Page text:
Ford (NYSE: F) reported its Full Year and Fourth-Quarter 2010 results on Friday, January 28th, 2011. Shares of the company’s stock slipped in pre-market, as fourth quarter results disappointed investors and analysts expectations. Analysts had been expecting an operating profit of $.48 per share. Ford posted an operating profit of $.30 per share, excluding a one time debt payment charge in the fourth-quarter.
Ford’s fourth-quarter net income came in at $190 million, or $.05 per share, compared to a year ago $886 million, or $.25 per share. These results for the fourth-quarter include a one time charge for a debt payment of $960M. Ford’s full year 2010 net income came in at $6.6 billion, or $1.66 per share, an increase of $3.8 billion over 2009. These full year 2010 profits represent the largest net profit in eleven years or since 1999.
While the stock is getting punished for these results, with investors demanding perfection in the company’s performance, Ford said it would pay out Profit-Sharing bonuses to its ~40,600 employees, rewarding them for a solid year of performance. The average bonus for a job well done is $5,000.
As reported by Bernie Woodall, Reuters, in a quote from McGinn Investment Management’s analyst regarding the stock’s pull back today,
Anything that comes out that’s a tad disappointing, even if it’s a tad disappointing inside a great story, is going to be punished. -Bernie McGinn, Chief Investment Officer
Investors may disagree with McGinn’s assessment of the miss being a “tad disappointing”, as shares are off more than 13% in midday trading. Many attribute the sell-off to Ford’s stock now being attractive to momentum traders, who clearly were not pleased with this quarterly result.
Ford’s Chief Financial Officer, Lewis Booth, attributed the 37% miss on anticipated earnings, to analysts’ apparent underestimation of vehicle launch costs, attributed to the new model of F-series trucks and the new Explorer SUV. He also said that Ford needs to do a better job in assisting analysts by providing a clearer picture of Ford’s operating costs.
The reduced anticipated operating income came from three major areas. They were,
- Loss from Ford’s European Operations, both from reduced sales overall and in market share, combined with increased structural and commodity costs.
- Increased commodity costs in worldwide production and roll out.
- Increased launch-costs of new models worldwide for the fourth-quarter.
During the conference call Alan Mulally, Ford’s CEO, said that they had forecast profits for Europe in the fourth-quarter, but as the situation unfolded, Ford made a decision to choose maintaining its product value over discounting to achieve sales. (See earnings call transcript.) A look at the company’s slide presentation for Europe showed that revenues did in fact grow during the fourth quarter by 4.25% over 2009 revenues, but pre-tax results were down on a year-over-year basis by ($304) million for the same period. For the quarter the loss was ($51) million in Europe, reflecting the increased operating costs listed above.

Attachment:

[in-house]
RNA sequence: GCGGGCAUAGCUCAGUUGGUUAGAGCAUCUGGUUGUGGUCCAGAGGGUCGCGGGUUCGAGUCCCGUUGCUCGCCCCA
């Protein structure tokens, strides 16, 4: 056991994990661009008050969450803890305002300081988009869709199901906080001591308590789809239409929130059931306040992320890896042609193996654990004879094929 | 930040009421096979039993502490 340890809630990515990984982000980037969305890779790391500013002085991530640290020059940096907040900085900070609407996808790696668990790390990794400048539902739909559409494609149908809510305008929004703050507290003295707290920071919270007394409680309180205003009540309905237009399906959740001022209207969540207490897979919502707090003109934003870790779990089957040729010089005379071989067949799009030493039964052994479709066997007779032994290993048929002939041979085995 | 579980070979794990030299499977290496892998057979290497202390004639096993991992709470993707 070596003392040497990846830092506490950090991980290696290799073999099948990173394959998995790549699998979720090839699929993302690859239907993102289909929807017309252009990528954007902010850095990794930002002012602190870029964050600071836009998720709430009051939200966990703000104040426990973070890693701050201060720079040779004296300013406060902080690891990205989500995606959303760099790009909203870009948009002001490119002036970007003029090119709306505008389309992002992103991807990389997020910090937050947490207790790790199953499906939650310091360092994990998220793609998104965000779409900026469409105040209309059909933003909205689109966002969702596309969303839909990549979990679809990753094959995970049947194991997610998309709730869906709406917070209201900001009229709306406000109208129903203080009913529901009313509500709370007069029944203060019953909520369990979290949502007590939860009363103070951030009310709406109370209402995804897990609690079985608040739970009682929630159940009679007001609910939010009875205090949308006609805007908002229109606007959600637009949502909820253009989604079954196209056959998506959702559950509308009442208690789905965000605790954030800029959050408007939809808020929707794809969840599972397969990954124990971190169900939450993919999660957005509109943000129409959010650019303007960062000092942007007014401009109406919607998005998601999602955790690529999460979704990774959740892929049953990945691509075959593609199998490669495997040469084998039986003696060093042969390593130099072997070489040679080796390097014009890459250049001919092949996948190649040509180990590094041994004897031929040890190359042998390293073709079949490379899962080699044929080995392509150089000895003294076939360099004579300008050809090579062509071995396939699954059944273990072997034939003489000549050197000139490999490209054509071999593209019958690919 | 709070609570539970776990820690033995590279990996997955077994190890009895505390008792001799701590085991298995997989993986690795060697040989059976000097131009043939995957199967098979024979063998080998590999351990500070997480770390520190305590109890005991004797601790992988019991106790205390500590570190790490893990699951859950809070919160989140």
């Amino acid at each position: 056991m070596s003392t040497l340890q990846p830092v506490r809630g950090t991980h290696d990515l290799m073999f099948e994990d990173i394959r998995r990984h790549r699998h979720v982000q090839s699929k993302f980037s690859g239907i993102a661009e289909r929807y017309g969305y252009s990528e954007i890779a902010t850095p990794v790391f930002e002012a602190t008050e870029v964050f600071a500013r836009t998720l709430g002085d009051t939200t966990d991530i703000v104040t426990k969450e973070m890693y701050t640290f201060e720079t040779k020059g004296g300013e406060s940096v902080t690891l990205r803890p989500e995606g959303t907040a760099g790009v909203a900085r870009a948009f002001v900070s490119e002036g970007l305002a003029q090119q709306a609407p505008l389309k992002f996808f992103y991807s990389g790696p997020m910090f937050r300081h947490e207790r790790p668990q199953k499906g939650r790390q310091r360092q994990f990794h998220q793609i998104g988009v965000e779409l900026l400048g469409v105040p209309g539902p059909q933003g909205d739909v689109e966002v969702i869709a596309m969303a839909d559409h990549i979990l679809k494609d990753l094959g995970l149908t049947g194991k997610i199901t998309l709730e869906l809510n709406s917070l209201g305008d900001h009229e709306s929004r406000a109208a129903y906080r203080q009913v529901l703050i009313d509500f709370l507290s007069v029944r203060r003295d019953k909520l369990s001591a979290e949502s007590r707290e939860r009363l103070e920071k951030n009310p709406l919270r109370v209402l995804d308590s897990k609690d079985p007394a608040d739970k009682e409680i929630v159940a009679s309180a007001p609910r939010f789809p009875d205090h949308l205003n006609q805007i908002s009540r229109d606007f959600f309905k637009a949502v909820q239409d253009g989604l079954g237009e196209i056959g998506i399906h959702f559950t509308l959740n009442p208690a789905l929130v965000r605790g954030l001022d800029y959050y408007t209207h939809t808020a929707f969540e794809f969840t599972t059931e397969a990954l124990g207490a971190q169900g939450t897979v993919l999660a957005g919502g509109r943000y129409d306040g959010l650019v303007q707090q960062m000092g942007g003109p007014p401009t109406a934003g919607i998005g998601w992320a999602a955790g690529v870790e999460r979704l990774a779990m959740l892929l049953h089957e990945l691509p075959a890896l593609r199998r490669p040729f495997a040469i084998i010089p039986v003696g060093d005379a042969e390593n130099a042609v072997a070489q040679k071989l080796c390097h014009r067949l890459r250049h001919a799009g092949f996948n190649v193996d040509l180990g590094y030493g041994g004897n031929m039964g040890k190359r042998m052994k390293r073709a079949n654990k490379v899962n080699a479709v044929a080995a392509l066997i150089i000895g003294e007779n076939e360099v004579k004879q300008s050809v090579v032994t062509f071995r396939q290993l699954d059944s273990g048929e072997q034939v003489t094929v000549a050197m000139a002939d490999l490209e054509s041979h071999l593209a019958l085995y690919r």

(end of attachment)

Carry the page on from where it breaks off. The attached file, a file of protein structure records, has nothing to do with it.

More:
The Full Year 2010 story for Ford is a much brighter one. Ford has been making tremendous strides to restructure its balance sheet by paying down its debt. In 2010, Ford paid over $14.5 billion in debt, ending the year with $19.1 billion in debt. The result of these restructuring efforts, was a reduction in interest expense of ~$1 billion dollars. For the first time since 2006, when the company mortgaged most of its assets for a restructuring of its business, the company ended 2010 cash to debt positive. The company ended the year with ~$20.5 billion in cash, giving it a cash to debt ratio of 1.4 calculated on an Automotive cash to debt basis. Total liquidity for the company, which includes $7.4 billion in domestic and foreign credit lines, was $27.9 billion at the end of 2010.
The company reviewed its planning results for 2010, pointing out that it either out performed or met all of its goals for the year. Ford also put forth its plan for 2011, outlining the company’s assumptions for the year. Interestingly, Ford is projecting U.S. vehicle sales of between 13.0M and 13.5M on a seasonally adjusted basis. The company is anticipating an improvement in its pre-tax profits, while it is also forecasting higher automotive structural and commodity costs for the year. Ford intends to improve its automotive margin, even in this rising cost environment. The company also is intending on spending between $5-$5.5 billion on capital expenditures as it gears up for its new model production in 2011.
Disclosure: I am long F.